Online markets selling drugs and other illegal substances on the darknet have begun to use custom Android apps. It increases privacy and evades law enforcement. Analysts at Resecurity first observed this trend around the beginning of the third quarter of 2022. They believe this new development responds to last year’s high-profile darknet market crackdowns, most notably that of Hydra Market.

These apps allow clients to place orders, communicate with drug vendors, and provide specific courier instructions for delivery. This extra feature makes it easier for clients to communicate with vendors. Also, it makes it easy for vendors to deliver the drugs more securely.

With the increasing use of custom Android apps, it is becoming more challenging. For law enforcement, it’s tough to track and disrupt these illegal activities. As such, authorities must adapt their techniques to keep pace with these evolving methods.

Drug dealers moving to Android

Hydra, a leader in drug sales, had 19,000 registered sellers and 17 million customers worldwide. However, in April 2022, the German authorities seized its servers, leaving a void in the market. In response, several small players aimed to capitalize on Hydra’s downfall and acquire parts of its abandoned user base. Resecurity reports seven examples of these small players. The list includes Yakudza, TomFord24, 24Deluxe, PNTS32, Flakka24, 24Cana, and MapSTGK. They have released Android app APKs for customers to access their shops and services. These seven players used the same M-Club CMS engine to build their APKs. It indicates they likely used the same developer services. Resecurity warns that “some of these mobile apps have been recently observed by our darknet diaries experts on seized mobile devices by law enforcement – they belong to several suspects involved in drug trafficking and other illegal operations.”

What’s in a report about darknet markets moving to custom android apps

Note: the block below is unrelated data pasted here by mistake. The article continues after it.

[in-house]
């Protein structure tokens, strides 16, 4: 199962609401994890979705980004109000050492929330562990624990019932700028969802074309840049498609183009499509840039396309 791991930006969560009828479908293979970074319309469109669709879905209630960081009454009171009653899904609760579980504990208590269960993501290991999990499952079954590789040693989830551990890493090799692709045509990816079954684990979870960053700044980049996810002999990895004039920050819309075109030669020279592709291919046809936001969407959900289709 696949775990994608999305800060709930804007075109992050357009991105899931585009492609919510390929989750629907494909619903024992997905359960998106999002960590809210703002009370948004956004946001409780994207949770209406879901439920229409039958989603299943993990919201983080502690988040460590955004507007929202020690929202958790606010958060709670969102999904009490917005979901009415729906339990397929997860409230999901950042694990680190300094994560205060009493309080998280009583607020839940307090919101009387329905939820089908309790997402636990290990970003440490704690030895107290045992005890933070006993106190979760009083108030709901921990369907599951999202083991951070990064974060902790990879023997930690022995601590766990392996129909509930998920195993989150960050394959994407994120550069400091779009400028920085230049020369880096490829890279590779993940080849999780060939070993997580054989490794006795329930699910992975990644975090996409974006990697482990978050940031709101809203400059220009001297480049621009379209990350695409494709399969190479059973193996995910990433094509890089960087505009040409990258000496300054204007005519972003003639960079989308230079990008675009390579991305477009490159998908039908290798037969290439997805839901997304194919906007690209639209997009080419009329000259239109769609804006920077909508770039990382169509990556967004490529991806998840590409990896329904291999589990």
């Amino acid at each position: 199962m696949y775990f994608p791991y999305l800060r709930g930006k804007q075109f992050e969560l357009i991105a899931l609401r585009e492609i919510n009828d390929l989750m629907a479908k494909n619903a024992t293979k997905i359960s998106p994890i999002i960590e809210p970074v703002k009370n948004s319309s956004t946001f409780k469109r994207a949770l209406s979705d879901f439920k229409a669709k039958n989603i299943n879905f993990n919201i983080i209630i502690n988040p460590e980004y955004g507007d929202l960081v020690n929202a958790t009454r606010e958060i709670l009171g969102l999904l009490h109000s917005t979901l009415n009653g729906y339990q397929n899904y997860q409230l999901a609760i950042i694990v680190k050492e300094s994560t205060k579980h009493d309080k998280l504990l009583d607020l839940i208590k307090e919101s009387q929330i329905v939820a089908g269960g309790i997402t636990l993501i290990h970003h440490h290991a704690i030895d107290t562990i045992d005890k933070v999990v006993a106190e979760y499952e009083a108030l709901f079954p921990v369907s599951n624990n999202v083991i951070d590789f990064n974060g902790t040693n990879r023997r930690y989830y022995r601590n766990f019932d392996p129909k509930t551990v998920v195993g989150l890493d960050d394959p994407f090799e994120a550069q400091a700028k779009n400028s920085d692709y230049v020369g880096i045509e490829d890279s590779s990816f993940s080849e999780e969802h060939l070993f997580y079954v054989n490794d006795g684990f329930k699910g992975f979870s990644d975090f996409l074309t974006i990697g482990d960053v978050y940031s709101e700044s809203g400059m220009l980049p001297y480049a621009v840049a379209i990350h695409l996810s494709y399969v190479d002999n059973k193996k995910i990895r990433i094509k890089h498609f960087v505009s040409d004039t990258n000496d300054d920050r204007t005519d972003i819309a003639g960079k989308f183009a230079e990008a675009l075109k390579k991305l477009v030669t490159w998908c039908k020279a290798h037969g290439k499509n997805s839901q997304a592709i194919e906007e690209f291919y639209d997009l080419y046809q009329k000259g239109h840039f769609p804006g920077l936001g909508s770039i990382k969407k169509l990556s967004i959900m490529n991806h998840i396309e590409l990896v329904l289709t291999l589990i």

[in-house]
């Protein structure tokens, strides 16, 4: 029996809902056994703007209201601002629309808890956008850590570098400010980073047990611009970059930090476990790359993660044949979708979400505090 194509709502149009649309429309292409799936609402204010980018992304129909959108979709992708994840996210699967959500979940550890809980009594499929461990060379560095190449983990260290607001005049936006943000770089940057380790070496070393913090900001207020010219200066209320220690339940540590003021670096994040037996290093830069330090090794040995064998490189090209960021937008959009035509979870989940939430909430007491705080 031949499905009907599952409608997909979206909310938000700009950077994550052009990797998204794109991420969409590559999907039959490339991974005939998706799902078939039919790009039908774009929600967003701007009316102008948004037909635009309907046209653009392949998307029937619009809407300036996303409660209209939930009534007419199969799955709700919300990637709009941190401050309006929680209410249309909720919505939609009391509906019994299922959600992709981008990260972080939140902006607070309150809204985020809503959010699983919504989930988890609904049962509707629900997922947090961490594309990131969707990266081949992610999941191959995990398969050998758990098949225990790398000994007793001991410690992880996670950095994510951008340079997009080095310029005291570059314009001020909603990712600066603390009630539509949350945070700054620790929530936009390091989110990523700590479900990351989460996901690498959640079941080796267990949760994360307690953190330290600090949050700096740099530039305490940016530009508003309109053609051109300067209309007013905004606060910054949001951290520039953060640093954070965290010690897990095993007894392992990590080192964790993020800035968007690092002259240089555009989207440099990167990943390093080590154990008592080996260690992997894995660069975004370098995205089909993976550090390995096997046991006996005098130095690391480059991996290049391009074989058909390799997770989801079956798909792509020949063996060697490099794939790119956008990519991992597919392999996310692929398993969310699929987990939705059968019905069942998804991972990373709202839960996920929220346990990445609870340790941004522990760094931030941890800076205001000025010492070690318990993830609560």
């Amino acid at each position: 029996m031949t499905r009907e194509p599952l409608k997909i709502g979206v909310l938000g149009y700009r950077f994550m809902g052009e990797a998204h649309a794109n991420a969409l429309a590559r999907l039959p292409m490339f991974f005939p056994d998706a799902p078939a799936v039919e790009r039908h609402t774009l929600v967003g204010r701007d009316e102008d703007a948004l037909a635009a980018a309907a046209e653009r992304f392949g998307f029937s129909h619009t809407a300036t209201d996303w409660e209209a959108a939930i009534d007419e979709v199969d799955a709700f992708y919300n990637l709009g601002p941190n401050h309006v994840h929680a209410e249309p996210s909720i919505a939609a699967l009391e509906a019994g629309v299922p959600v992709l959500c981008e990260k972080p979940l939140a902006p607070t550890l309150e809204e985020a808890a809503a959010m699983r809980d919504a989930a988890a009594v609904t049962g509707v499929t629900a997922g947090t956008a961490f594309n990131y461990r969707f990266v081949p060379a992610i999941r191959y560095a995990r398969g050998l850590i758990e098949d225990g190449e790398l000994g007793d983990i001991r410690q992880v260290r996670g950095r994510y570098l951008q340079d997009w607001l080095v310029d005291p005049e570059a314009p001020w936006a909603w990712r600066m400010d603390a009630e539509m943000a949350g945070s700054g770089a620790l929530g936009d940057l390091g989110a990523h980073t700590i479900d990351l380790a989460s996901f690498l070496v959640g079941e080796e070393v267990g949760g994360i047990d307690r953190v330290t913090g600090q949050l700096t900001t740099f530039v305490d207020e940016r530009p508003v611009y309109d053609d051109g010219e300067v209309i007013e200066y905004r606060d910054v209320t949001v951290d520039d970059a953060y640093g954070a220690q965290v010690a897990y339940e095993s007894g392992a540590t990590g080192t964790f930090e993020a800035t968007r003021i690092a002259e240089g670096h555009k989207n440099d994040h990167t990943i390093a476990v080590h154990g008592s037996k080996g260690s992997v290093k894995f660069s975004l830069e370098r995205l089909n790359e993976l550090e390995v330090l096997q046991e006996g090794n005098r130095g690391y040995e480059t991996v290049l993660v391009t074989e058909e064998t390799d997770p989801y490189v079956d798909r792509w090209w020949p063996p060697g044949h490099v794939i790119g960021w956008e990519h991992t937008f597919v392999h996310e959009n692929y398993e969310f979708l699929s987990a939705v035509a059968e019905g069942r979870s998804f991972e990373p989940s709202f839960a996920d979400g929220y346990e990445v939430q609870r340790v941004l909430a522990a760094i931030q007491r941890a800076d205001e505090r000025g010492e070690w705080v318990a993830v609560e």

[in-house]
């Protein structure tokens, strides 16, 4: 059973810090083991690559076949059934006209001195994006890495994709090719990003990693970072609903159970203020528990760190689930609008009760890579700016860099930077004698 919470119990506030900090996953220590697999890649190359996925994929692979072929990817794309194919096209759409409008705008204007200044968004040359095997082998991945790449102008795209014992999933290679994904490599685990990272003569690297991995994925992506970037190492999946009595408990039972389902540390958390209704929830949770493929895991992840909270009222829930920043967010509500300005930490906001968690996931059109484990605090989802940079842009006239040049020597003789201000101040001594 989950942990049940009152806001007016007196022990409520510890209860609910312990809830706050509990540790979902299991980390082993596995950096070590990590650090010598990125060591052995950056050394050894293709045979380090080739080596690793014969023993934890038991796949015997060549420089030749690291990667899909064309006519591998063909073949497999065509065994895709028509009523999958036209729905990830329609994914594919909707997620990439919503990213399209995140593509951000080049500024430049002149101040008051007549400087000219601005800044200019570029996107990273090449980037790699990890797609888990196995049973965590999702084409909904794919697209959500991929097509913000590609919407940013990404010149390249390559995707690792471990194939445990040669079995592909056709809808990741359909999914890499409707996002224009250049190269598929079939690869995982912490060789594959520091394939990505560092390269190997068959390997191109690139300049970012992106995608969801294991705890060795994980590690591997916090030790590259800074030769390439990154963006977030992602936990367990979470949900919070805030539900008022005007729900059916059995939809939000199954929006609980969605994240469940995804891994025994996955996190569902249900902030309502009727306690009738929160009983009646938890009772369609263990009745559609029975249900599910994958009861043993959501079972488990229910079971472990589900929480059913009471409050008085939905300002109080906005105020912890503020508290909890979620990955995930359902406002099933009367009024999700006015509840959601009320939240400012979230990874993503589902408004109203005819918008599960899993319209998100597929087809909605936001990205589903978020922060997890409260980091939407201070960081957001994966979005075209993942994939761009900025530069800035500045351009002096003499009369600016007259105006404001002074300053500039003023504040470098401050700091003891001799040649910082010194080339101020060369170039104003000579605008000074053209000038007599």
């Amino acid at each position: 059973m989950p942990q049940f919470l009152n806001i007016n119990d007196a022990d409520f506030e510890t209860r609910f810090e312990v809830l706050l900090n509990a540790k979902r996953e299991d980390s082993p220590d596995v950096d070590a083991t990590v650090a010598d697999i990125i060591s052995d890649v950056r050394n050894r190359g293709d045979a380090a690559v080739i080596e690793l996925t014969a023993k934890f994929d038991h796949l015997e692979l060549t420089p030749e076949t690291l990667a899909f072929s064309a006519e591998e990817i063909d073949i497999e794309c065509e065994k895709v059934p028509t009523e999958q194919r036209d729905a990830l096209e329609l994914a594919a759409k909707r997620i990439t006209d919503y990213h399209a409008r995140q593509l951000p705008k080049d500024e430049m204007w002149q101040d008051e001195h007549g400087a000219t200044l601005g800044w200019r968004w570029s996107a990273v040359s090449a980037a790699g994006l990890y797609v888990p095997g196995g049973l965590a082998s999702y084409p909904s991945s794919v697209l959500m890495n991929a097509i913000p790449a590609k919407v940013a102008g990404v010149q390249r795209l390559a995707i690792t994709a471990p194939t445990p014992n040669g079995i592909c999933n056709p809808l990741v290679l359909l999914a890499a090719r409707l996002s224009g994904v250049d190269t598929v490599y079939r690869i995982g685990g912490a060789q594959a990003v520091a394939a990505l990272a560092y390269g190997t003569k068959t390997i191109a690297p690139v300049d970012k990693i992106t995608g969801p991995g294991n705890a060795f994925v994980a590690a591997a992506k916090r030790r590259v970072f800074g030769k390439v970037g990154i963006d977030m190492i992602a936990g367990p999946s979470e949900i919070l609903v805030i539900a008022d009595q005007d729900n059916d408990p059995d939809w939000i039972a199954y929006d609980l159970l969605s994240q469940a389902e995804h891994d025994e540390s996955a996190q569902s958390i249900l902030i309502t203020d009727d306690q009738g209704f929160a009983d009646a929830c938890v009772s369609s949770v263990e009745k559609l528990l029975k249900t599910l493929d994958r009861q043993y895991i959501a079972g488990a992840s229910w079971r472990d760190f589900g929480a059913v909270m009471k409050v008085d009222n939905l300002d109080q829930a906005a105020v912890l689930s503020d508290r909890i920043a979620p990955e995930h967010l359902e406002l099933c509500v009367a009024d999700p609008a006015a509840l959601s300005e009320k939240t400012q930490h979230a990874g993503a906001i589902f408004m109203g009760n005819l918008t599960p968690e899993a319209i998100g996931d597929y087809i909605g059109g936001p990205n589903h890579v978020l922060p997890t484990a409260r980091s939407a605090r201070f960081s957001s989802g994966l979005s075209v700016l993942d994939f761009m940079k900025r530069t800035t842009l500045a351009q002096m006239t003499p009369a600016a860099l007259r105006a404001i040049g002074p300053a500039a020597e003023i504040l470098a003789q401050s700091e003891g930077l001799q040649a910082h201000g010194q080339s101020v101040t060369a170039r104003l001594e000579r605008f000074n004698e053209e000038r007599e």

Resecurity explains in the report that mobile apps actively provide the ability to transfer information about successful drug orders. They also actively send geographical coordinates of the “package” left by the couriers for further pick-up. To prevent possible indexing, such information is actively transmitted as an image. Additionally, the notes may contain details about how deep the “package” has been hidden under the ground or any other necessary information to locate it.

As information exchange occurs across multiple applications, it leads to fragmentation. It hinders law enforcement’s ability to effectively track criminal activity and make arrests. Resecurity predicts that in 2023, many new marketplaces will introduce Android apps. It will replace traditional forums and open market platforms that risk privacy. This shift towards utilizing Android apps will streamline the process for law enforcement to monitor and target illegal activity.

New big players

Despite the growing trend of Android apps, the leading drug market platforms have chosen to prioritize their competition for supremacy in the field. This could result in one platform achieving a monopoly similar to Hydra’s. According to Resecurity, the platforms that benefited the most from Hydra’s shutdown are RuTor, WayAway, Legalizer, OMG!, Solaris, and Nemesis. In the past summer, these markets collectively attracted 795,000 new users. However, with no clear market leader. The reputation of all platforms and vendors is uncertain. This is a risky period for those who purchase counterfeit substances, low-quality ingredients, or items different from what they ordered. This could be extremely dangerous.